So we were a bit puzzled when a Canada goose -- found wandering alone in a busy shopping center parking lot -- was brought in December 17 and showed no fractures, no wounds and no sign of emaciation. Why was this goose, pictured above, walking in a heavily trafficked area? Why hadn't she flown south like the others?
In the final part of the goose's exam, Wildlife Services Director Allison Stark stretched out both of the bird's wings to see if there was any disparity between the wings that might reveal a problem. Although she hadn't felt a fracture when she felt each wing separately, she thought comparing the two might reveal something. And reveal it did.
The primary feathers on the goose's right wing were inches shorter than they should be, with perfectly straight edges, instead of the normal rounded tip of a bird's feather. Without a doubt, a person had cut this bird's primary feathers in an effort to prevent the bird from flying away. People sometimes do this when they have a pair of wild geese visiting their pond, and want to keep the geese on their pond -- almost like pets. Cutting a bird's primary feathers prevents it from flying. This is not only illegal, it is cruel and poorly thought out, as the goose needs to fly south once the waters freeze over.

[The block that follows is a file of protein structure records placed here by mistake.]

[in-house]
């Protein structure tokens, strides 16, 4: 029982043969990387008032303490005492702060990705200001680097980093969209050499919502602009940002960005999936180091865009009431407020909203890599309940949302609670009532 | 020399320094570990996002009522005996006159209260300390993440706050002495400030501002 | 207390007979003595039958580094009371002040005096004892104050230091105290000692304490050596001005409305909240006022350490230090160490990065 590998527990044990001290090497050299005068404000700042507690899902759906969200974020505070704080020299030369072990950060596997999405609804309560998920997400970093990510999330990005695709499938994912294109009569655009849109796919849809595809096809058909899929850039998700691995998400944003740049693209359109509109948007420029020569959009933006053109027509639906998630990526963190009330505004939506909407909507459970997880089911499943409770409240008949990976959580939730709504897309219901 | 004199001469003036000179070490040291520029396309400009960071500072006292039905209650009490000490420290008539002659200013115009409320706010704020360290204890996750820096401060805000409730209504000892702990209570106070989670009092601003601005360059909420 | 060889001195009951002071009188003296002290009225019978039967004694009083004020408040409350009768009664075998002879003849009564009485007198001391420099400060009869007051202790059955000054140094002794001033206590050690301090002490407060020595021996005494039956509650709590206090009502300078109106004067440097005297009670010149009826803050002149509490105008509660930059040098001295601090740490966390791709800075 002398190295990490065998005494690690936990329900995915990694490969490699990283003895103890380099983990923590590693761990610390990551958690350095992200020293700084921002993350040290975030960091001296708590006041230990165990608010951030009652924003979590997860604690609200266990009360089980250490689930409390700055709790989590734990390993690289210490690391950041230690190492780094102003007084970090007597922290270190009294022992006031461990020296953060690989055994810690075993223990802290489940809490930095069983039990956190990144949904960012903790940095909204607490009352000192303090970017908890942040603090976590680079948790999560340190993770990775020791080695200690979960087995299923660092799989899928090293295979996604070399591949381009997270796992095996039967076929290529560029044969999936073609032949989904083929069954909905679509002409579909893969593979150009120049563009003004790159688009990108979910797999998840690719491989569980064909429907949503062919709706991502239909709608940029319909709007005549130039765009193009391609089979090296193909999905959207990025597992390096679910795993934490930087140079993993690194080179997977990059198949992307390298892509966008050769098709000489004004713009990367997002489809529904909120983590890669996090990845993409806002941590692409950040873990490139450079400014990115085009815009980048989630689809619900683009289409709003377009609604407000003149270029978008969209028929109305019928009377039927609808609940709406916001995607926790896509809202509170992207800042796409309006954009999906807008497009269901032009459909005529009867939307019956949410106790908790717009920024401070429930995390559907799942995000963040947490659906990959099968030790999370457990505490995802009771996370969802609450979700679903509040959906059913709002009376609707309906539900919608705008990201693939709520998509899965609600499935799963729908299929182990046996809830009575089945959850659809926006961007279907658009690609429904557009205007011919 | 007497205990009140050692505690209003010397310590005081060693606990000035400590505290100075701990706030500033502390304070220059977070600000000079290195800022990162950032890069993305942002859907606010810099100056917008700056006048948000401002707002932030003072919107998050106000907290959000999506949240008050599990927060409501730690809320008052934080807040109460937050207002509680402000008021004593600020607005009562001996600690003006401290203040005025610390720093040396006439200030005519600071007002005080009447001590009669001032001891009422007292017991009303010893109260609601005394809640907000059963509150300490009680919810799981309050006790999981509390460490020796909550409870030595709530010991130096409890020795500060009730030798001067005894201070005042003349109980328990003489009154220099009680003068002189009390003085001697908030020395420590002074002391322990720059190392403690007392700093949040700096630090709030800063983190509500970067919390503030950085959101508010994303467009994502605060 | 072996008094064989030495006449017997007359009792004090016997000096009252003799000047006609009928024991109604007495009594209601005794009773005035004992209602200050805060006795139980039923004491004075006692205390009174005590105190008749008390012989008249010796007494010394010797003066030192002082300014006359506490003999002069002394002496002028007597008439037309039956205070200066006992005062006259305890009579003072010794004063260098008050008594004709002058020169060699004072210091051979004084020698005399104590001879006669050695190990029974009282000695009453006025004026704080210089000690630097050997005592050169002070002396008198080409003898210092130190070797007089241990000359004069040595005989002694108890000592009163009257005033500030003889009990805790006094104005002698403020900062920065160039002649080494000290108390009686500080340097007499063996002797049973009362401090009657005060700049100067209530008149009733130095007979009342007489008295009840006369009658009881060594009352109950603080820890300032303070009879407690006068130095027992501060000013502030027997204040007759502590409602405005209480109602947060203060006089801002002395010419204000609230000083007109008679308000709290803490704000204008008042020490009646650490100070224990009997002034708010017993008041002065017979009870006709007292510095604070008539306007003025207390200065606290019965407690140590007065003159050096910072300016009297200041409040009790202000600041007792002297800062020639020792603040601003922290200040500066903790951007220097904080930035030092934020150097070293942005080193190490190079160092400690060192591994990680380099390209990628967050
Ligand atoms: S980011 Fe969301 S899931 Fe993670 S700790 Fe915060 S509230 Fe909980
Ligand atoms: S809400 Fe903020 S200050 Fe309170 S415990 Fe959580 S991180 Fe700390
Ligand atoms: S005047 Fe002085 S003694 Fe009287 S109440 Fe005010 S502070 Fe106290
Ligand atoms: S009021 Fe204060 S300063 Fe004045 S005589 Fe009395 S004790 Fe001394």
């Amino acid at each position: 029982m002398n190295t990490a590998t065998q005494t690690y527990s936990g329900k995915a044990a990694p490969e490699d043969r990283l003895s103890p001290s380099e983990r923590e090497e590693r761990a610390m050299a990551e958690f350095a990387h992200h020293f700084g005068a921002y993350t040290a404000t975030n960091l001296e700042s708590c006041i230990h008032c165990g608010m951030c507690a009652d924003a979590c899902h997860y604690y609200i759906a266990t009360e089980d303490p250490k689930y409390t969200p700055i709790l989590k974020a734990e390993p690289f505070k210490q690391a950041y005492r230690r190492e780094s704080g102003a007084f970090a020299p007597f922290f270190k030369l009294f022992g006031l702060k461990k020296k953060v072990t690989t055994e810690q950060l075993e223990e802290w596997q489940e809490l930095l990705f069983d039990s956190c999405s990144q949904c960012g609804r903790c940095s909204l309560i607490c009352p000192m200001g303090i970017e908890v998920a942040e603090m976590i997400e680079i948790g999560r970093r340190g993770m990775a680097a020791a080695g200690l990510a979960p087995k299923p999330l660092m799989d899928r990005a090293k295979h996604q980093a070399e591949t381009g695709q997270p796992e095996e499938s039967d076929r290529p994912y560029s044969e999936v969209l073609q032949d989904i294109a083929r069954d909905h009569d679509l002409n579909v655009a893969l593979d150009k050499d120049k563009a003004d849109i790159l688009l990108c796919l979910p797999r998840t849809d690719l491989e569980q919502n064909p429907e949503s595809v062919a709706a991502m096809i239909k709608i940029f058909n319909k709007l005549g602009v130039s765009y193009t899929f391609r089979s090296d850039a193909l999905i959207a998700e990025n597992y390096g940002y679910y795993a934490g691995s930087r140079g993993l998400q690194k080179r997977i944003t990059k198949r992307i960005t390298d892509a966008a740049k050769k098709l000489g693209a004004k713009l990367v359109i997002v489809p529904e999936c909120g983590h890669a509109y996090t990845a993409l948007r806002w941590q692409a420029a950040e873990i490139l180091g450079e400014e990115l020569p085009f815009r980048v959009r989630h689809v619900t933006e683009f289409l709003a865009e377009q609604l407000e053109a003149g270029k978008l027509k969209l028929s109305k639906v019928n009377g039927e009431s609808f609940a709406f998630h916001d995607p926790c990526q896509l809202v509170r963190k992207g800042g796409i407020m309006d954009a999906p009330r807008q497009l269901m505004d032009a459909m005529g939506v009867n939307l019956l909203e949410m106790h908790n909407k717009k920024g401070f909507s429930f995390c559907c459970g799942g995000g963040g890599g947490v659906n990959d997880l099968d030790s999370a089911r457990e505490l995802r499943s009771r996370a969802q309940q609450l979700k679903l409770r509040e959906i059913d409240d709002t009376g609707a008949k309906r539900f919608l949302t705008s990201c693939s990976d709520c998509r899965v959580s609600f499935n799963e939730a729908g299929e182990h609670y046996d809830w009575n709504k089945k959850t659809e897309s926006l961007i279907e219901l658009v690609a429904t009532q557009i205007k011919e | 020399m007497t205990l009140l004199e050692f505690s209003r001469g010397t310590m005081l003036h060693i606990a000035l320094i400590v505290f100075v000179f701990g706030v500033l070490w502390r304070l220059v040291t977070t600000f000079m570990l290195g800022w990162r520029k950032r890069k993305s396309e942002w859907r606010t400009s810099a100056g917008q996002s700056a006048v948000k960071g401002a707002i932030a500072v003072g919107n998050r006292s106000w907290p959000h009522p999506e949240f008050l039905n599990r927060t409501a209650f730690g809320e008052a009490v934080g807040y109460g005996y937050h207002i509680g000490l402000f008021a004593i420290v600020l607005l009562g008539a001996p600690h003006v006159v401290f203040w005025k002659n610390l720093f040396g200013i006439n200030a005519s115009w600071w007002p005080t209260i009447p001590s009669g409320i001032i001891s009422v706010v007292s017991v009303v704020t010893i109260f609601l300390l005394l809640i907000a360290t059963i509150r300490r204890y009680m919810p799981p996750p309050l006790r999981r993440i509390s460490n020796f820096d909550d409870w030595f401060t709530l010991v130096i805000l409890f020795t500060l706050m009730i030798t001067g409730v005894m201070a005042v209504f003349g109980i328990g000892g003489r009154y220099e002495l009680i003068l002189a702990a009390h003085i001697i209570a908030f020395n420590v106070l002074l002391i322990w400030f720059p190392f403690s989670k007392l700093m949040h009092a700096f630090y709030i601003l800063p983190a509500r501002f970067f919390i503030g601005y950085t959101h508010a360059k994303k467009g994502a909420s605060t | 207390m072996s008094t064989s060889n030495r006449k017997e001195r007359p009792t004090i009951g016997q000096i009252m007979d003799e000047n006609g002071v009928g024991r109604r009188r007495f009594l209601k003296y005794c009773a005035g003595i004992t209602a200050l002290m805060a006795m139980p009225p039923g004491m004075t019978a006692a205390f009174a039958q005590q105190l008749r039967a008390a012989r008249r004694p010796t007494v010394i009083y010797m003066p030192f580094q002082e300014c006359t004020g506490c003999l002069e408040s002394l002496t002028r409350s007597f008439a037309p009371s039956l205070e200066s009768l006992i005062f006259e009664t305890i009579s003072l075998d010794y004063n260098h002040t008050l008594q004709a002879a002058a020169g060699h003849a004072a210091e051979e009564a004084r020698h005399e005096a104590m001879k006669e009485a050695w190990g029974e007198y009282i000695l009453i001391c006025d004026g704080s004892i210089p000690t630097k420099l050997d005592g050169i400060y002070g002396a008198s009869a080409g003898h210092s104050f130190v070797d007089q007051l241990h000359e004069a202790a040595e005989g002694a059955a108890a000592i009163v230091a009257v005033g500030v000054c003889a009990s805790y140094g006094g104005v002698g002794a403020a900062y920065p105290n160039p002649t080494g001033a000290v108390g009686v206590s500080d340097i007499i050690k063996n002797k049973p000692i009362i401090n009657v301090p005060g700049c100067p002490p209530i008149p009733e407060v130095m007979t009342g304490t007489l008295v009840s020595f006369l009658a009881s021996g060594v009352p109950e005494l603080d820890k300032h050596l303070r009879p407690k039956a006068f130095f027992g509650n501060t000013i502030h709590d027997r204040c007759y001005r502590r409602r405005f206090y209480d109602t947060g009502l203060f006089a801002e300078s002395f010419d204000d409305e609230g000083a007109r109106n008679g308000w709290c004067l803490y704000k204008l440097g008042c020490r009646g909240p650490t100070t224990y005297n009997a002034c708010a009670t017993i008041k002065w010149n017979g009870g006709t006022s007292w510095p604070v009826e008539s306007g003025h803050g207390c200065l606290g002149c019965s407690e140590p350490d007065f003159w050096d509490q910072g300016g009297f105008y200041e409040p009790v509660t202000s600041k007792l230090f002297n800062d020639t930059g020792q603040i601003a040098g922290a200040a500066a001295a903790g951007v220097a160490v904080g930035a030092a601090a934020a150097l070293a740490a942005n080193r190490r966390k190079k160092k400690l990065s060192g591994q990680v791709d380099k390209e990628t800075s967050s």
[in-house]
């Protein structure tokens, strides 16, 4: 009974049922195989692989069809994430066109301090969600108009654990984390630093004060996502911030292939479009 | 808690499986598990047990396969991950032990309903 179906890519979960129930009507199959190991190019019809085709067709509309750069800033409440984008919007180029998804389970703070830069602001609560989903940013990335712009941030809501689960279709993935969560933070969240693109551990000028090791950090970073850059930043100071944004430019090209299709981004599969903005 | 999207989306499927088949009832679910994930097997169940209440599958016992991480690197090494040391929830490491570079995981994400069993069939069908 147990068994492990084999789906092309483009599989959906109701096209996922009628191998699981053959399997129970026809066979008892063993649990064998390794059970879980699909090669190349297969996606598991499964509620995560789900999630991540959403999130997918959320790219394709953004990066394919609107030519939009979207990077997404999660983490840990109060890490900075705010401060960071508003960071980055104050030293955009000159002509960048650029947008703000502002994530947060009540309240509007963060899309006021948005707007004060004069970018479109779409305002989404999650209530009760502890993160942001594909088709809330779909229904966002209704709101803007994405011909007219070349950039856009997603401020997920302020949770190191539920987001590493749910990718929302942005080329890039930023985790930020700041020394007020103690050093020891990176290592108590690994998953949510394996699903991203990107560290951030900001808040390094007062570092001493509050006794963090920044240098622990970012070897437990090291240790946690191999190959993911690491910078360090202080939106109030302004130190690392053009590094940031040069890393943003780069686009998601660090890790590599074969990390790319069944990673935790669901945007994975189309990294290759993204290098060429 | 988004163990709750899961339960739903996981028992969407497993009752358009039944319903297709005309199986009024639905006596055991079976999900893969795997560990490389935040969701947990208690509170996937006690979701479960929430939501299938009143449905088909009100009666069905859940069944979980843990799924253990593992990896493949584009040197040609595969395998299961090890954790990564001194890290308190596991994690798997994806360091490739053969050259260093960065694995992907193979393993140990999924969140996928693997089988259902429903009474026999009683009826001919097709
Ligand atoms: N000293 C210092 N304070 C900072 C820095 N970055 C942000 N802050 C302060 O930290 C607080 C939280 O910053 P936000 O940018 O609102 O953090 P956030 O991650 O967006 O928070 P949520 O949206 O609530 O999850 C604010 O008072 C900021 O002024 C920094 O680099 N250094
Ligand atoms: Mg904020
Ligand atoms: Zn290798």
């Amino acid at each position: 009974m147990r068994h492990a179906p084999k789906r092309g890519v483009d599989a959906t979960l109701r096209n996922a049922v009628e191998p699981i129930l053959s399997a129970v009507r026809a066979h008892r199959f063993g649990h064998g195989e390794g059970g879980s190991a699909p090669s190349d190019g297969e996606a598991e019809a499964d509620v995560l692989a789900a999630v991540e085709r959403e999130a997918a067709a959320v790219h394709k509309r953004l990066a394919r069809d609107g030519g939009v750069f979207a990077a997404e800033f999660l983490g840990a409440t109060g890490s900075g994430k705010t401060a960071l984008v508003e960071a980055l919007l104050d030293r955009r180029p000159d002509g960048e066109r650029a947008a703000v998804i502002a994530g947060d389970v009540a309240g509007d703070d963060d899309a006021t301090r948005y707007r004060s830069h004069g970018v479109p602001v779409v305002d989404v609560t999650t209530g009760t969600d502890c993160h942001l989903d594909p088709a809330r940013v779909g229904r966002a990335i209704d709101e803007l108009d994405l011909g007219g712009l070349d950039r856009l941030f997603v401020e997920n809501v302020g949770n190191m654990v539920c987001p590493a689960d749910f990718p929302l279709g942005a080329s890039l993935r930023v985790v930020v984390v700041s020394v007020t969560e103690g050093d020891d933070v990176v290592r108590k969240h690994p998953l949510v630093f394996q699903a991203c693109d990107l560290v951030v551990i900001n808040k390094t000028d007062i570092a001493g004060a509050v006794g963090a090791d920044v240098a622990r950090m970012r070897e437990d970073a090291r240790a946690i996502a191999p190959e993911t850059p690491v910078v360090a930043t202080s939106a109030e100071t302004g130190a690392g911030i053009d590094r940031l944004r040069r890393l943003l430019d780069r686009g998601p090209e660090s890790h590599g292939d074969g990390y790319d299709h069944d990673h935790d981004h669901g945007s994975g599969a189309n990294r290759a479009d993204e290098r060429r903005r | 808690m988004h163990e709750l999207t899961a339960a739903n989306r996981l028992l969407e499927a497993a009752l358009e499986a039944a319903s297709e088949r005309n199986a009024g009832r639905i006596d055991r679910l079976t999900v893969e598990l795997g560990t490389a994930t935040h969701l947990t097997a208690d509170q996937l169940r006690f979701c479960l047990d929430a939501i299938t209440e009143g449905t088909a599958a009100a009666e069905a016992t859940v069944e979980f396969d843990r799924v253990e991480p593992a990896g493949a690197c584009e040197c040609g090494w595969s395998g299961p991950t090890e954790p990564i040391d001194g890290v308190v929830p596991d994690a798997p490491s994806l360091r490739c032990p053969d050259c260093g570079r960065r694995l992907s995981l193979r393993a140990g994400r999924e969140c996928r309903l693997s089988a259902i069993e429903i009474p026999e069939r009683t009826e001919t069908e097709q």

The goose is now in our care, being fed a mixture of cracked corn, pellets and lettuce. We will have to keep the goose in our care until she molts and regrows her flight feathers, which may mean keeping her to spring. It is unfortunate this goose is denied her natural, wild existence, but we will take the best care of her until she is able to return to her home in the wild.